Choose a reputable relocation company
This I guess also falls under the research category. If you choose to handle all the travel arrangements for your dog yourself, you're braver than me. We opted to pay a little extra for one relocation company to handle all arrangements including documentation, pick up and travel arrangements. We had to get all vaccinations, microchip and passport things done by our local vet, but aside from that the relocation company we used, Move One Inc offered a door-to-door service which meant nothing was left to chance. They arranged with the agent in Cyprus to handle all paperwork from the government and this took a huge weight off our minds. Knowing every document was in place really eases your nerves. Anyone moving animals in or out of Cyprus should contact the guys at Paphiakos Pets. They were incredibly helpful, super organised and cared for my dog as if she was her own. They kept in constant communication throughout the whole process right up until my dogs flight departed. 

Pay to keep your nerves in check
I am not going to lie, moving a dog from country to country is expensive but as a dog owner you have two choices, re-home the dog or take the dog and for us, taking the dog was the only choice. It wasn't even a choice actually, more like a requirement in the international moving imaginary checklist. She is 100% part of our family and there was no way I would re-home her. Where we go, she will go. As such we have made the commitment to spend whatever is necessary for her to travel safely. The costs will vary from country to country and will depend on the size of the dog, the country of arrival and in some cases the breed. But paying to keep your sanity is worth it.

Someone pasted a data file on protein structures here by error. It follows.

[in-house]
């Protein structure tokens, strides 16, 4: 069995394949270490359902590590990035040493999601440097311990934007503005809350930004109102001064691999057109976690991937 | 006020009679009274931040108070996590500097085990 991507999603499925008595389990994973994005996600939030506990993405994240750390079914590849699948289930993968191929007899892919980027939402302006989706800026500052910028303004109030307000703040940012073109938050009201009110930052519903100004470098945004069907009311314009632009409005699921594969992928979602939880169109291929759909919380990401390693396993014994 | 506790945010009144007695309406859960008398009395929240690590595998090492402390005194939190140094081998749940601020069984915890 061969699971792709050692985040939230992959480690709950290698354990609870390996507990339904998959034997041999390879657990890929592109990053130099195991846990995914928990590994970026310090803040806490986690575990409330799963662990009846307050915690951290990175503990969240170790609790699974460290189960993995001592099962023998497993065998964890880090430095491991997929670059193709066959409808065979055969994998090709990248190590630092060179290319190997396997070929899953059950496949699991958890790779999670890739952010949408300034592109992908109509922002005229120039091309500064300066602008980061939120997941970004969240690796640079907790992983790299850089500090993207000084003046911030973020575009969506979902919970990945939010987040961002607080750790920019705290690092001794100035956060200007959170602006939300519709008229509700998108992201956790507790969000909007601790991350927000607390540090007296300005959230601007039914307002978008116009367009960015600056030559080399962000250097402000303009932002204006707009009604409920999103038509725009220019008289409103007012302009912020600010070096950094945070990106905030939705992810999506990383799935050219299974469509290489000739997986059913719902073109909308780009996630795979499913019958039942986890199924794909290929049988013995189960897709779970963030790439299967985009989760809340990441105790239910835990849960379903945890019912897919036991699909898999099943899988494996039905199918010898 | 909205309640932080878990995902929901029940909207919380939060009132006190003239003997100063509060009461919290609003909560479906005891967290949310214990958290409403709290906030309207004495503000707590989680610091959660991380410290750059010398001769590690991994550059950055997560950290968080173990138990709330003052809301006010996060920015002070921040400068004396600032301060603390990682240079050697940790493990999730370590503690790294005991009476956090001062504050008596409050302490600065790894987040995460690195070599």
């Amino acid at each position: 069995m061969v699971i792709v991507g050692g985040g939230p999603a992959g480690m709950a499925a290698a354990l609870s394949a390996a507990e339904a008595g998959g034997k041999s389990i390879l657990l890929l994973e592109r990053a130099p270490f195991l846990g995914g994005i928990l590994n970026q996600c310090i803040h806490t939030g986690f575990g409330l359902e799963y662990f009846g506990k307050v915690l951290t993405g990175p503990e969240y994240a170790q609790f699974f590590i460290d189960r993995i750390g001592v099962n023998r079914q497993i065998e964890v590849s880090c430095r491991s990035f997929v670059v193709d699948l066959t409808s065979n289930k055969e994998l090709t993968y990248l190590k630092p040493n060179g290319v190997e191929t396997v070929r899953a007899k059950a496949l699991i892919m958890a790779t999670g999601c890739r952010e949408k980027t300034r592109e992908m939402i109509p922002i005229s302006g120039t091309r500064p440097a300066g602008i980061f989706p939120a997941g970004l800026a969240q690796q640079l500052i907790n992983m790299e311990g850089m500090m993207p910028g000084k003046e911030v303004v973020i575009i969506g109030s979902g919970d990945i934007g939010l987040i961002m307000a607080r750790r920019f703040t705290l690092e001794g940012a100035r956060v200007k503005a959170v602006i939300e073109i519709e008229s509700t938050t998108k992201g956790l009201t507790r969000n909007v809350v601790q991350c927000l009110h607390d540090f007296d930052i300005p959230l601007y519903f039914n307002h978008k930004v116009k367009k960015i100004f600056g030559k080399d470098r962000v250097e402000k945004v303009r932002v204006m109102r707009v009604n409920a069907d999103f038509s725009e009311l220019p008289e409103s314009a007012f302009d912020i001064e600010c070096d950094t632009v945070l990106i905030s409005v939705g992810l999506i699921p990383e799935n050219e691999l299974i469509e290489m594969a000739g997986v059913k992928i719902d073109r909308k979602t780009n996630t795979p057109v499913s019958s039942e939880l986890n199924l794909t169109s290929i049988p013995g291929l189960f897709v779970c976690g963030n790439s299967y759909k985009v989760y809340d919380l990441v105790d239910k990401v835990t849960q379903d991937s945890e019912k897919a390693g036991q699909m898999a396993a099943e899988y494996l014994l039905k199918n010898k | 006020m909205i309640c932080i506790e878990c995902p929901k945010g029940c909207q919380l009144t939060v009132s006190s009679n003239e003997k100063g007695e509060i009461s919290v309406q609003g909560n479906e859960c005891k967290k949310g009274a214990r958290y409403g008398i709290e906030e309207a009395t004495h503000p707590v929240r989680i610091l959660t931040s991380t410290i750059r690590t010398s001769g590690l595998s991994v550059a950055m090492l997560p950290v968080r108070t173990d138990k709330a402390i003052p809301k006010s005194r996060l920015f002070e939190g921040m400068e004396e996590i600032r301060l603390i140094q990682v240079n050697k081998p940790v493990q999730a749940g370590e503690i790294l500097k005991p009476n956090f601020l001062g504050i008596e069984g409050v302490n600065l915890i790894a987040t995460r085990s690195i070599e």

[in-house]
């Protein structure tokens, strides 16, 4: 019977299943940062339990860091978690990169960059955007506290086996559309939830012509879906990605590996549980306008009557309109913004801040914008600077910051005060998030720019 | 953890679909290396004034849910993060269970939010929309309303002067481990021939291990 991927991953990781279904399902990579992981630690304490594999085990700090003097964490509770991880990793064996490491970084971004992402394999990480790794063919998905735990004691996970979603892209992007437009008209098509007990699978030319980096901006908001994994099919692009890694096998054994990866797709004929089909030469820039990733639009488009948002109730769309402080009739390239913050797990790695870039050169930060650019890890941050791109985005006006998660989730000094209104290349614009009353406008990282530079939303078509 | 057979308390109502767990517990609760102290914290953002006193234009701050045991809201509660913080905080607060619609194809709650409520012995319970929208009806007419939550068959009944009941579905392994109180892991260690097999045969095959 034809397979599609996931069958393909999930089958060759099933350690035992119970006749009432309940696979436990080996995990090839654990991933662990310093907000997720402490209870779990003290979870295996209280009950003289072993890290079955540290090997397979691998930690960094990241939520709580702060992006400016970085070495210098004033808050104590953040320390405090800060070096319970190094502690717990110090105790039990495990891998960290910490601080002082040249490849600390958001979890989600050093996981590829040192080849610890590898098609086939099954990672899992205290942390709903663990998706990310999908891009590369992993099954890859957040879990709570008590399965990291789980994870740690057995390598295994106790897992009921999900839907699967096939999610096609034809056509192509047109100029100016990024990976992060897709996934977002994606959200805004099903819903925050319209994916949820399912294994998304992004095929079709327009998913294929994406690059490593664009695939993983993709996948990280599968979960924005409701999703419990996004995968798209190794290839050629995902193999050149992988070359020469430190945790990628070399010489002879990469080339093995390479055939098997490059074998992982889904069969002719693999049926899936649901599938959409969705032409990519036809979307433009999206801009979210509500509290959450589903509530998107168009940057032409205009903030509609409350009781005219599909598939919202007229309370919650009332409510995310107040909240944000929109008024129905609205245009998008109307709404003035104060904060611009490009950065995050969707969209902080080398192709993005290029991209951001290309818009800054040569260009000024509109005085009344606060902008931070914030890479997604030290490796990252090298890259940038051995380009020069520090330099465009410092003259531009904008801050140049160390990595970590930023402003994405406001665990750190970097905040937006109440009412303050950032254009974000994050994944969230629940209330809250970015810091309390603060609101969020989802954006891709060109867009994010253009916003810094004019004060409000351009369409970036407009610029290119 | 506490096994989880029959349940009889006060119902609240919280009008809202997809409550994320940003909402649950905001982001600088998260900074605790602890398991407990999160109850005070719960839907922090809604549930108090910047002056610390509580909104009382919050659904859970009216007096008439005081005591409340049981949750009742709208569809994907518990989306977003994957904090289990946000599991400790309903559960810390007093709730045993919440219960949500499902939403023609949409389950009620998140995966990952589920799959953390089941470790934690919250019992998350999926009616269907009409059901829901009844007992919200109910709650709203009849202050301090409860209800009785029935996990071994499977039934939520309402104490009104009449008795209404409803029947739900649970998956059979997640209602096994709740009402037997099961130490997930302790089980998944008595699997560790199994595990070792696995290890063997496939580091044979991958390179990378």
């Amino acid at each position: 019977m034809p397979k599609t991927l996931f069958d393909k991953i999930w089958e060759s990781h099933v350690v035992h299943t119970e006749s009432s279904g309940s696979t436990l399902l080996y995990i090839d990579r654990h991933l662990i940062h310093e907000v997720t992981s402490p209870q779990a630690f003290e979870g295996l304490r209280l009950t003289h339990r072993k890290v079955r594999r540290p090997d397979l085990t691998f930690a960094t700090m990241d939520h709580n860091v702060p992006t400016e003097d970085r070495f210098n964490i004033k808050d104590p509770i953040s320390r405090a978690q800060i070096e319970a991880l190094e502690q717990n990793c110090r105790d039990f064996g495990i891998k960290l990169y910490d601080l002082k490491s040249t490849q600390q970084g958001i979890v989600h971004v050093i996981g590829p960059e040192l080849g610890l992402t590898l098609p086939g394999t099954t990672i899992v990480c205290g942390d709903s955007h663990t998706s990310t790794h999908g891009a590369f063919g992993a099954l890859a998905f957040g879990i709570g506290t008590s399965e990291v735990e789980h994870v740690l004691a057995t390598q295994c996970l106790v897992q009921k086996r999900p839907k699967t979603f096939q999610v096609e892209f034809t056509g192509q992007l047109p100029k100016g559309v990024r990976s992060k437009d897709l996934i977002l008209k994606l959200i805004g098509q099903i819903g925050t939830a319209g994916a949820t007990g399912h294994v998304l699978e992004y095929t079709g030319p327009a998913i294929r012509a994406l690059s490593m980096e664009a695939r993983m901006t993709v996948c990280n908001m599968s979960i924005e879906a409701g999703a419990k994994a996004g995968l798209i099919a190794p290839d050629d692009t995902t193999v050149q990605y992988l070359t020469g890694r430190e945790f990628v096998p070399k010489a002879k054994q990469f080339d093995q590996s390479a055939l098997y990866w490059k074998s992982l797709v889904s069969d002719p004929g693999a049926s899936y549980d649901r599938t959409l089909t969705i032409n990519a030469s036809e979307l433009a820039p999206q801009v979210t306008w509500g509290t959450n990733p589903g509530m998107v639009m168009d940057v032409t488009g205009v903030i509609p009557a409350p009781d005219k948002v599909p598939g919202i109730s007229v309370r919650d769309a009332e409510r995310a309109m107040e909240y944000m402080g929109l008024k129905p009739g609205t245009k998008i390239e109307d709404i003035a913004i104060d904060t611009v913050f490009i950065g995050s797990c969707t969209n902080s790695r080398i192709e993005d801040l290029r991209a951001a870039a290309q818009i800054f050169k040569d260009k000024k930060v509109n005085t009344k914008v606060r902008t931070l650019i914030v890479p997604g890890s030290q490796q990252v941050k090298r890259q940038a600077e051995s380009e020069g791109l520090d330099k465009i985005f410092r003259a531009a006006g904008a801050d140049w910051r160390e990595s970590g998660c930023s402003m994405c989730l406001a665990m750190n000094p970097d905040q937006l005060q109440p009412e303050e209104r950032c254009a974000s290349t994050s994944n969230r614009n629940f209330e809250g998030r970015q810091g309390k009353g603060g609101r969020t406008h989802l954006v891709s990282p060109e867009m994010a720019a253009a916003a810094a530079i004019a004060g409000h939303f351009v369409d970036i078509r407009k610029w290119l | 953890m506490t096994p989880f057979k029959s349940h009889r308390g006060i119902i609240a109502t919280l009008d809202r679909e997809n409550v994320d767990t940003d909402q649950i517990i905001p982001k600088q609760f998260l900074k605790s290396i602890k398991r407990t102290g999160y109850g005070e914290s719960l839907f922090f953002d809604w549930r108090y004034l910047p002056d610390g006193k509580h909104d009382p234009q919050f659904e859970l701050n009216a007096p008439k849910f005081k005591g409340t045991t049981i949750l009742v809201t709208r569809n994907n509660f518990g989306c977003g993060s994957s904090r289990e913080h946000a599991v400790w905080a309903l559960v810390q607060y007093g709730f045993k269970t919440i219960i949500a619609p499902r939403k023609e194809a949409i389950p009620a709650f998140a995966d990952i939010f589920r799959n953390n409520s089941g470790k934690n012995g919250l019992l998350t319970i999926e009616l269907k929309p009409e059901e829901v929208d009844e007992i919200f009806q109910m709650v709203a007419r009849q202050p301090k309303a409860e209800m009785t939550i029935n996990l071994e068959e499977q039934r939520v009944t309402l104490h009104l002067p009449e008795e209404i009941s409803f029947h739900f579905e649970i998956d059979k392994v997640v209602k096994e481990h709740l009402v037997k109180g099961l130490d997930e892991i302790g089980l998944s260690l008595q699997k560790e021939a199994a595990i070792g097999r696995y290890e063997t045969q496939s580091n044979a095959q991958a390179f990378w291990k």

Prepare your dog for travelling
Preparation is key when it comes to relocating your dog. You shouldn't was the dogs bedding for a few weeks before the travel date since this will hold all their smells and will mean they have familiar smells in the travel crate with them. The morning of departure I was advised not to feed my dog as travel sickness can be common. Aside from that, it is obviously really important to ensure the required vaccinations have been given and the dog has a microchip and valid pet passport. 

Ensure normality at the other end
Getting arrangements in place at the other end means the dog will enter into a safe and calm environment. Ideally, having somewhere to live, dog food, leads and harness and a toy to start play time as soon as possible and take their mind of the journey they have just finished. Obviously, having one or all of the family at the other end will help the dog ease into the new country too. 

After going through the dog relocation process once, from start to finish, I feel a bit like an expert, so any worried expats out there, about to send their dog on a journey of a lifetime, feel free to contact me.